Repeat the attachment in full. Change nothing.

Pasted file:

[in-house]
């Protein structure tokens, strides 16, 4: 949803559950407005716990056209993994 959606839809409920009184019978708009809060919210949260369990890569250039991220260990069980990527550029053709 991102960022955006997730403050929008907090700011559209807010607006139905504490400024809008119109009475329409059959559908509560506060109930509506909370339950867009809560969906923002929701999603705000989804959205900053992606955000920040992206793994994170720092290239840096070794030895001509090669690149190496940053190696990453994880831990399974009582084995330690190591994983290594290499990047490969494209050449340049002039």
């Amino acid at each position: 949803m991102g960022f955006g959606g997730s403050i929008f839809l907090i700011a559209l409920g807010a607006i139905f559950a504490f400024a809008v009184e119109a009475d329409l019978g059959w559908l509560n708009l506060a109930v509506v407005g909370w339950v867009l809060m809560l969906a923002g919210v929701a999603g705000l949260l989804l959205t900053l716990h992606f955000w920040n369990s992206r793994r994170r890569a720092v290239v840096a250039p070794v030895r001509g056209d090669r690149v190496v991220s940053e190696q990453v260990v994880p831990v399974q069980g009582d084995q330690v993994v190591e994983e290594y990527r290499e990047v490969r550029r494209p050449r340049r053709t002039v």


[in-house]
């Protein structure tokens, strides 16, 4: 949803559950407005716990056209993994 959606839809409920009184019978708009809060919210949260369990890569250039991220260990069980990527550029053709 991102960022955006997730403050929008907090700011559209807010607006139905504490400024809008119109009475329409059959559908509560506060109930509506909370339950867009809560969906923002929701999603705000989804959205900053992606955000920040992206793994994170720092290239840096070794030895001509090669690149190496940053190696990453994880831990399974009582084995330690190591994983290594290499990047490969494209050449340049002039």
């Amino acid at each position: 949803m991102g960022f955006g959606g997730s403050i929008f839809l907090i700011a559209l409920g807010a607006i139905f559950a504490f400024a809008v009184e119109a009475d329409l019978g059959w559908l509560n708009l506060a109930v509506v407005g909370w339950v867009l809060m809560l969906a923002g919210v929701a999603g705000l949260l989804l959205t900053l716990h992606f955000w920040n369990s992206r793994r994170r890569a720092v290239v840096a250039p070794v030895r001509g056209d090669r690149v190496v991220s940053e190696q990453v260990v994880p831990v399974q069980g009582d084995q330690v993994v190591e994983e290594y990527r290499e990047v490969r550029r494209p050449r340049r053709t002039v």